It’s an old adage that investors hate uncertainty. Unfortunately for them, they got more of it Friday.
The stock market has been volatile for weeks on concern that China’s economy is slowing more rapidly than previously thought. But investors have also had to contend with uncertainty about the outlook for interest rates.
Investors had been hoping that the government’s August jobs report would give them more clarity on interest rates before a key Federal Reserve meeting later this month. However, a mixed report left them guessing as to whether policymakers will feel confident enough about the strength of the economy to raise interest rates from historic lows.
The report showed that the unemployment rate fell to a seven-year low in August, but also that employers added fewer jobs than forecast.
“It’s interesting and disappointing that today’s data didn’t provide us with that ‘aha’ clarity that everyone is seeking,” said Michael Arone, chief investment strategist at State Street Global Advisors.
The Dow Jones industrial average fell 272.38, or 1.7 percent, to 16,102.38. The Standard & Poor’s 500 index fell 29.91, or 1.5 percent, to 1,921.22. The Nasdaq composite fell 49.58, or 1.1 percent, to 4,683.92.
Fed policymakers have kept their benchmark interest rate close to zero since late 2008 to help revive the economy after the Great Recession. Those low rates have also been good for the stock market, supporting a bull run that has lasted for more than six years.
On Friday, the S&P 500 ended the week down 3.4 percent, its second-worst weekly drop of the year. The index is down nearly 10 percent from its peak of 2,130.82, reached May 21.
Much of the damage this week was done Tuesday after gloomy manufacturing data out of China rekindled fears about the health of the world’s second-largest economy.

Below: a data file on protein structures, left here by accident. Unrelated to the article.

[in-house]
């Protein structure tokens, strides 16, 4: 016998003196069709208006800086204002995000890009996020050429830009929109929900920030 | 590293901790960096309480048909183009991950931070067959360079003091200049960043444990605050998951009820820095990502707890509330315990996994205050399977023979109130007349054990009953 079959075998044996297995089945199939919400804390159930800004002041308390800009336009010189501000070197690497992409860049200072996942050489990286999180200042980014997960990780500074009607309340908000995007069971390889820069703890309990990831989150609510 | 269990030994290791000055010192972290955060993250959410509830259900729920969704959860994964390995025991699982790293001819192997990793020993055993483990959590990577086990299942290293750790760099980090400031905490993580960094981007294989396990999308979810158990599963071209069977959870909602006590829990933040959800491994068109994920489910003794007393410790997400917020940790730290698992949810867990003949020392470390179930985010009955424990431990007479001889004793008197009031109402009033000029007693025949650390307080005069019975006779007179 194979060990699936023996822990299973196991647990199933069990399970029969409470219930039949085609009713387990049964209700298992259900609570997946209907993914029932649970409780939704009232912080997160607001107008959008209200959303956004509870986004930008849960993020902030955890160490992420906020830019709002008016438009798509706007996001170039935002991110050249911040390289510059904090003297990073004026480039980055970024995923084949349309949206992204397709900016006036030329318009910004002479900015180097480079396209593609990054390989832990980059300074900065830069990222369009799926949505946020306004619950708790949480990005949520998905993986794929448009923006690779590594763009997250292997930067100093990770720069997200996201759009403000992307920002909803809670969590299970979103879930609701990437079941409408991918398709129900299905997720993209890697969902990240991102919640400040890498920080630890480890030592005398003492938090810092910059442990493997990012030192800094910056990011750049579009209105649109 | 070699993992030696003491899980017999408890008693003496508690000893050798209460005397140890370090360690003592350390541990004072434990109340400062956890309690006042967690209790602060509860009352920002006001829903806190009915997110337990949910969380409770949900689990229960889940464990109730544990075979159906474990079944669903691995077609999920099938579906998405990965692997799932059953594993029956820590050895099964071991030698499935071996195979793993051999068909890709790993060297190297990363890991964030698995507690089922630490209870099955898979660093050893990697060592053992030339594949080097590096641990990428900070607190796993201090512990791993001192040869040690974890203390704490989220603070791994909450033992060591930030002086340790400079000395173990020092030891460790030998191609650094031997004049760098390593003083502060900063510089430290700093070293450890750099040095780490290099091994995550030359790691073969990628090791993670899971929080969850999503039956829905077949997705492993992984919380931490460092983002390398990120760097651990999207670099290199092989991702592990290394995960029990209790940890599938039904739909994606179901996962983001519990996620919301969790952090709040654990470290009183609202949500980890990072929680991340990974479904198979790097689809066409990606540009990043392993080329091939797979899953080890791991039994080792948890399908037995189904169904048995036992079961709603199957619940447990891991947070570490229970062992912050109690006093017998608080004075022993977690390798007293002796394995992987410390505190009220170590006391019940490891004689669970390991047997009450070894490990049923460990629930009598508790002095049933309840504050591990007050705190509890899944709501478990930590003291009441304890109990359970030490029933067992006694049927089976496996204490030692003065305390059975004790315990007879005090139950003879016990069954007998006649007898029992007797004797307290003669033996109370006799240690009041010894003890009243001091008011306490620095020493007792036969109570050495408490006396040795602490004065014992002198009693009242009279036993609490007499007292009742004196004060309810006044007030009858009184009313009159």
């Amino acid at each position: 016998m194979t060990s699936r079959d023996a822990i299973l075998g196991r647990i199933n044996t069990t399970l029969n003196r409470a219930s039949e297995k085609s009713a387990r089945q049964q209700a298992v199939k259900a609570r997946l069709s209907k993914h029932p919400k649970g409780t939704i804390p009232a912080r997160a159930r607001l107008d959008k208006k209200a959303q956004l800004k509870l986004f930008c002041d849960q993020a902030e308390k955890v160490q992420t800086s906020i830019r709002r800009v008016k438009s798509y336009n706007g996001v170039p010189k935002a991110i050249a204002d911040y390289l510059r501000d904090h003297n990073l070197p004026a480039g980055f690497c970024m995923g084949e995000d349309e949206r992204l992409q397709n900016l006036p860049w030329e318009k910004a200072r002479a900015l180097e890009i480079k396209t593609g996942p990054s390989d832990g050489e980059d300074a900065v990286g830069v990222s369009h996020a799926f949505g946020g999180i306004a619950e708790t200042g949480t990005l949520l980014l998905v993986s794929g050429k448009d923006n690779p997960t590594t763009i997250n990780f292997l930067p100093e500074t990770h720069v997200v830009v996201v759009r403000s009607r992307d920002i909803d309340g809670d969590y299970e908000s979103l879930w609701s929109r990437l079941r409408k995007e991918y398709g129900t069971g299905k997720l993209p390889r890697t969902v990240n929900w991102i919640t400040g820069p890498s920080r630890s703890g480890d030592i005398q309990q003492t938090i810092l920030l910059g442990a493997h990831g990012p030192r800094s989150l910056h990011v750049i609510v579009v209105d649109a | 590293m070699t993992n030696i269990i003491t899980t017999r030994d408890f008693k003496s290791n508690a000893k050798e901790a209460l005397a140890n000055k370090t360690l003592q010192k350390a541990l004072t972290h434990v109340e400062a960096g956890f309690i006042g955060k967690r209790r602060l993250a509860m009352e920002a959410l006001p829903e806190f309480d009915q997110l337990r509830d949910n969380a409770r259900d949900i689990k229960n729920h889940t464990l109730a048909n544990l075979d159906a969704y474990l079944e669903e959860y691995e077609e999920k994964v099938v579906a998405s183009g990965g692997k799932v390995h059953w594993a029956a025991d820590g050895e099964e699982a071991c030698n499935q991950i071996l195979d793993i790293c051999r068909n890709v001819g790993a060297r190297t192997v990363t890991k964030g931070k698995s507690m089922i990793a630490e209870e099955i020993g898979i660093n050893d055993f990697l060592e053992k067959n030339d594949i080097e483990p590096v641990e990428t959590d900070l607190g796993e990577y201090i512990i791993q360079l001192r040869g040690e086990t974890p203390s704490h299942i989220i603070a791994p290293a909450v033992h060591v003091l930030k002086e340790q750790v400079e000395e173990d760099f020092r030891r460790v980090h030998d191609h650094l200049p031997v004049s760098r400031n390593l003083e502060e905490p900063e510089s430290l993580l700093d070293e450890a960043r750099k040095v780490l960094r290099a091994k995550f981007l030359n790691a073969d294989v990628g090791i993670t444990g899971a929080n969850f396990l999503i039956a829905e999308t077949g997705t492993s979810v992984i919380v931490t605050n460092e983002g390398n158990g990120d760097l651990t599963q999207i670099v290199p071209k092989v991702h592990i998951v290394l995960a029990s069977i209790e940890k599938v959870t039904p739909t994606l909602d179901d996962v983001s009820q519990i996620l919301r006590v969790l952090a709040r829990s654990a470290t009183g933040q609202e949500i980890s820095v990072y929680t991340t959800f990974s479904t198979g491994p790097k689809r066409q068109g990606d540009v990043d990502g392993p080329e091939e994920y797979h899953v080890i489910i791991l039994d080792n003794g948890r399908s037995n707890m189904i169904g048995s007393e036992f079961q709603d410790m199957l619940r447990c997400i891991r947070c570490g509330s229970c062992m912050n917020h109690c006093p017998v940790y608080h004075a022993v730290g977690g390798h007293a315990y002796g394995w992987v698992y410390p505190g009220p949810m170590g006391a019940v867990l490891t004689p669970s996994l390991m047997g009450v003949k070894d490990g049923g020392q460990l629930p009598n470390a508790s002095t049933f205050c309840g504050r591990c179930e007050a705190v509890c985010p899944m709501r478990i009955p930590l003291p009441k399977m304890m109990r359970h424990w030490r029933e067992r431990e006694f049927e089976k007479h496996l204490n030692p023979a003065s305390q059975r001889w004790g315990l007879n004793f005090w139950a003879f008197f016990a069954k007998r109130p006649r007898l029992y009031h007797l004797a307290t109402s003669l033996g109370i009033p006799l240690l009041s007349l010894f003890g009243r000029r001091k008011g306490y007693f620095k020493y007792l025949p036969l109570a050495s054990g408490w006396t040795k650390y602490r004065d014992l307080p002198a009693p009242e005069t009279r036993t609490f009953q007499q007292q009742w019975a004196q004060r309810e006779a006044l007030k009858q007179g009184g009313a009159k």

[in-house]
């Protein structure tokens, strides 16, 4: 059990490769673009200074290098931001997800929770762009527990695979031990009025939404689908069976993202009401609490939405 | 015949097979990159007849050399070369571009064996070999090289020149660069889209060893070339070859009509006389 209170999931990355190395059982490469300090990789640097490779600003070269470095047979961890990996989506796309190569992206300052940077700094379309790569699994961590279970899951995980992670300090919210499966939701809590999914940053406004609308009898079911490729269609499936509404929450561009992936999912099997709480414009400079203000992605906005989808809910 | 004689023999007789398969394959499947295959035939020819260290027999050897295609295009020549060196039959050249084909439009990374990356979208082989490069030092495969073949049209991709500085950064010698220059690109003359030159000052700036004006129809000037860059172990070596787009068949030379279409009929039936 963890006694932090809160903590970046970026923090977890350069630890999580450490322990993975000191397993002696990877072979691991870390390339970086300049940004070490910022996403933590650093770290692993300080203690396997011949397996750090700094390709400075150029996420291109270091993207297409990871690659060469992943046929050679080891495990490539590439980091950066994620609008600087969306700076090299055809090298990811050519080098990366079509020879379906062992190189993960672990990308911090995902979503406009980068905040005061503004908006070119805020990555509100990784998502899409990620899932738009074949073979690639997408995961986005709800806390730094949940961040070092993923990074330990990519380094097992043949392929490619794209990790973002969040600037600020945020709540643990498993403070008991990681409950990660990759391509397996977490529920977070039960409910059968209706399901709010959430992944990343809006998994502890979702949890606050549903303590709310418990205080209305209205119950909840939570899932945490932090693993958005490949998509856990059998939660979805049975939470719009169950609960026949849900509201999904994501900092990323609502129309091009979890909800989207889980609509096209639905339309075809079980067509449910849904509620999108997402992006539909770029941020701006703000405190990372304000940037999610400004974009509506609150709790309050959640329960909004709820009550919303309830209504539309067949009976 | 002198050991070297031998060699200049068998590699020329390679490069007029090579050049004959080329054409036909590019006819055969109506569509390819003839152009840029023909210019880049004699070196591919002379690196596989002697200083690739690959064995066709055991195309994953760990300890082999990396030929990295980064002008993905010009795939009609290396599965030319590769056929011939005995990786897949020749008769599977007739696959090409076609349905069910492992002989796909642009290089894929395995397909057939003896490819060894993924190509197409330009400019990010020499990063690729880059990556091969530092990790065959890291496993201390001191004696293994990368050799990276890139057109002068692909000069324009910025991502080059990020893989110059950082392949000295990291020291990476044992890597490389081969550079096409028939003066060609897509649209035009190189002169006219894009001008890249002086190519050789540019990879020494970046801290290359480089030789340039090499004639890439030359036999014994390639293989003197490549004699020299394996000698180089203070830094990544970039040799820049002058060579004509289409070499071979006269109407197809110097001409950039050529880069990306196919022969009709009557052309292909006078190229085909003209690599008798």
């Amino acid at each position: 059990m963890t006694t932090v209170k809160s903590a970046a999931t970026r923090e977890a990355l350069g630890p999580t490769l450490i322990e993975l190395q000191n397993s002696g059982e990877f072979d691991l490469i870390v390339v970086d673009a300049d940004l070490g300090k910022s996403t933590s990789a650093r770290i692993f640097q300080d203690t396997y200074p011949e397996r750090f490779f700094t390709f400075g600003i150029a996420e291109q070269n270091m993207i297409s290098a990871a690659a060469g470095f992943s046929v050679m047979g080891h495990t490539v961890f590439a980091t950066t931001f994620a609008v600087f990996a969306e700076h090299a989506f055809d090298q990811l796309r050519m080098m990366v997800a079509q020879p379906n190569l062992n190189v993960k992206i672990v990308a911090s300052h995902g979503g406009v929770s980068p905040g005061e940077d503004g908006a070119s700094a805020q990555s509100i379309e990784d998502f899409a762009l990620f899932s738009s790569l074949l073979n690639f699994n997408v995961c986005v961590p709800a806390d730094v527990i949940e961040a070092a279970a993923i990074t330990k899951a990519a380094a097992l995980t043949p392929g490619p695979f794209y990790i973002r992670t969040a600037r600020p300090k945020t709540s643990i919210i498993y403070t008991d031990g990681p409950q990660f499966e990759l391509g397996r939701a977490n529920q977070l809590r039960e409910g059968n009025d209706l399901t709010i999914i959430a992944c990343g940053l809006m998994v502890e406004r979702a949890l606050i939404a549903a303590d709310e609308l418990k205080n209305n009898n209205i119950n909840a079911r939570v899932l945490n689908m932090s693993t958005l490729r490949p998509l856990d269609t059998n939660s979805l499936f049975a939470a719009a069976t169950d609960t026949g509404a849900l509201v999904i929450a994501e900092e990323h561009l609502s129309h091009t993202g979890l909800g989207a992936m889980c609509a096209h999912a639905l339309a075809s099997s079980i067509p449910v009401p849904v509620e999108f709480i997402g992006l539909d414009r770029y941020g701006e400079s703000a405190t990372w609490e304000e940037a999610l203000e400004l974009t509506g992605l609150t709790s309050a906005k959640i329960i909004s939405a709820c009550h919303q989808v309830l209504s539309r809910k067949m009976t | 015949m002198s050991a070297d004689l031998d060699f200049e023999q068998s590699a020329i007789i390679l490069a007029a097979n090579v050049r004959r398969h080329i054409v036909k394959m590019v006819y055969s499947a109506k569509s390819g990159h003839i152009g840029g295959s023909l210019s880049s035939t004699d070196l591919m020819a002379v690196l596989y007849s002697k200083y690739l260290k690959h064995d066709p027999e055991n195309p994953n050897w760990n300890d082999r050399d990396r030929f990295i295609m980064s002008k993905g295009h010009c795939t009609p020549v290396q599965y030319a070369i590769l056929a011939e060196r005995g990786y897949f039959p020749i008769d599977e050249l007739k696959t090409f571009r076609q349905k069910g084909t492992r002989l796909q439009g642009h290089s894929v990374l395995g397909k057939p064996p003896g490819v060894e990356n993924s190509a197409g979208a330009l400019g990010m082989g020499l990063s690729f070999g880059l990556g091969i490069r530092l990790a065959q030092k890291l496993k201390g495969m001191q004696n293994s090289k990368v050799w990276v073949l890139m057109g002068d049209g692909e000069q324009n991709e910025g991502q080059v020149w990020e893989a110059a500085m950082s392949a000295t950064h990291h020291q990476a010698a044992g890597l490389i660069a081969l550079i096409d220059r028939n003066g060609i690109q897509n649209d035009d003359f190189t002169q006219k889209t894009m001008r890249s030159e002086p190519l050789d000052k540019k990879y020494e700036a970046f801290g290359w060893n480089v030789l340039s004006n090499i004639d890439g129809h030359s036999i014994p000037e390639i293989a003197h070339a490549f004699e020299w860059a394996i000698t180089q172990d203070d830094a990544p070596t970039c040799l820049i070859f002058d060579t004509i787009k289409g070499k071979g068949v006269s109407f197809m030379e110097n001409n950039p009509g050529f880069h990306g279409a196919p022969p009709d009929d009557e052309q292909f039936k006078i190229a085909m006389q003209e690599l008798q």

But despite the big drop in stocks, some strategists say much of the evidence suggests the U.S. economy is maintaining its recovery. A report this week showed robust growth in the service industry.
“As China is sneezing, there is very little to suggest that the U.S. is catching a cold,” said Jeremy Zirin, chief U.S. equity strategist for Wealth Management Research at UBS.
Trading volume was lighter than usual ahead of the Labor Day holiday. U.S. markets will be closed Monday. However, the Chinese stock market, which has been closed for a two-day holiday, will reopen.
Among individual stocks, Netflix continued its slide Friday. The company’s stock has slumped for six straight days and closed the week down 16 percent on speculation that competition from rivals, including Amazon and Hulu, is intensifying. Variety also reported Monday that Apple is exploring a move into original programming.
Bond prices edged up after the jobs report, pushing the yield on the benchmark 10-year Treasury note down to 2.13 percent from 2.16 percent Thursday.
In Europe, the FTSE 100 index of leading British shares was down 2.4 percent. Germany’s DAX fell 2.7 percent. The CAC-40 in France was 2.8 percent lower.
The euro edged up to $1.1151. The dollar fell 1 percent against the Japanese currency to 118.99 yen.
In metals trading, the price of gold fell $3.10 to $1,121.50 an ounce, silver fell 16 cents to $14.54 an ounce and copper declined 7 cents to $2.32 a pound.
The price of oil fell along with stocks but pared its losses after a closely watched count of active drilling rigs in the U.S. fell. Crude declined 70 cents to $46.05 a barrel in New York. Brent crude, a benchmark for international oils used by many U.S. refineries, fell $1.07 to $49.61 a barrel in London.